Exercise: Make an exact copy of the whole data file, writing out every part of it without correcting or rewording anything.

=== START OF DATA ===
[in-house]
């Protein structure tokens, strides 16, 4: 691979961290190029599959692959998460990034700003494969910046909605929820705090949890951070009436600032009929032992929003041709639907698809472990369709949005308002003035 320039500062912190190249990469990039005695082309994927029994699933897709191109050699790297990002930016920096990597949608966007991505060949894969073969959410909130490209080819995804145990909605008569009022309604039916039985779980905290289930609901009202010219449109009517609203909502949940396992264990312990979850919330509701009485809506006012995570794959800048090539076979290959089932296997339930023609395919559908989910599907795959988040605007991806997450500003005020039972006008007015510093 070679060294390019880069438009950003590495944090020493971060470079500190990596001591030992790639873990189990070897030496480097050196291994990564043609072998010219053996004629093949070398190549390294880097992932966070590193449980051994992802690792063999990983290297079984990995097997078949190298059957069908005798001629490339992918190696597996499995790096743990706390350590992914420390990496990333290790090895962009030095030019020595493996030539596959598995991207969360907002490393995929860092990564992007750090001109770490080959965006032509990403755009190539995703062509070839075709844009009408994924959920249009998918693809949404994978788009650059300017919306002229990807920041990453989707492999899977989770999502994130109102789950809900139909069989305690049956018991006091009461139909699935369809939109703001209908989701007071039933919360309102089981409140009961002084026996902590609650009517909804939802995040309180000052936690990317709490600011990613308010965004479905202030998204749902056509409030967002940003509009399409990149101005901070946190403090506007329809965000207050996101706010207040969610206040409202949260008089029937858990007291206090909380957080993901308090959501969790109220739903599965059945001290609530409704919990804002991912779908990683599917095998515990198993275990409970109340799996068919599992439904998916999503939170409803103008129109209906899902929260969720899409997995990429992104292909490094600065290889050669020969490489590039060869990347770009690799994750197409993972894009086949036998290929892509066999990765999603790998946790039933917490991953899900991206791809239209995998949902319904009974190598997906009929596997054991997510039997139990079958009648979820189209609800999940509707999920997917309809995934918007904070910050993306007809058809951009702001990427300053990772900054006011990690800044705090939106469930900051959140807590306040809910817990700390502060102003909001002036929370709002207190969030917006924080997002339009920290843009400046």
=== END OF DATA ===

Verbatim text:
[in-house]
């Protein structure tokens, strides 16, 4: 691979961290190029599959692959998460990034700003494969910046909605929820705090949890951070009436600032009929032992929003041709639907698809472990369709949005308002003035 320039500062912190190249990469990039005695082309994927029994699933897709191109050699790297990002930016920096990597949608966007991505060949894969073969959410909130490209080819995804145990909605008569009022309604039916039985779980905290289930609901009202010219449109009517609203909502949940396992264990312990979850919330509701009485809506006012995570794959800048090539076979290959089932296997339930023609395919559908989910599907795959988040605007991806997450500003005020039972006008007015510093 070679060294390019880069438009950003590495944090020493971060470079500190990596001591030992790639873990189990070897030496480097050196291994990564043609072998010219053996004629093949070398190549390294880097992932966070590193449980051994992802690792063999990983290297079984990995097997078949190298059957069908005798001629490339992918190696597996499995790096743990706390350590992914420390990496990333290790090895962009030095030019020595493996030539596959598995991207969360907002490393995929860092990564992007750090001109770490080959965006032509990403755009190539995703062509070839075709844009009408994924959920249009998918693809949404994978788009650059300017919306002229990807920041990453989707492999899977989770999502994130109102789950809900139909069989305690049956018991006091009461139909699935369809939109703001209908989701007071039933919360309102089981409140009961002084026996902590609650009517909804939802995040309180000052936690990317709490600011990613308010965004479905202030998204749902056509409030967002940003509009399409990149101005901070946190403090506007329809965000207050996101706010207040969610206040409202949260008089029937858990007291206090909380957080993901308090959501969790109220739903599965059945001290609530409704919990804002991912779908990683599917095998515990198993275990409970109340799996068919599992439904998916999503939170409803103008129109209906899902929260969720899409997995990429992104292909490094600065290889050669020969490489590039060869990347770009690799994750197409993972894009086949036998290929892509066999990765999603790998946790039933917490991953899900991206791809239209995998949902319904009974190598997906009929596997054991997510039997139990079958009648979820189209609800999940509707999920997917309809995934918007904070910050993306007809058809951009702001990427300053990772900054006011990690800044705090939106469930900051959140807590306040809910817990700390502060102003909001002036929370709002207190969030917006924080997002339009920290843009400046």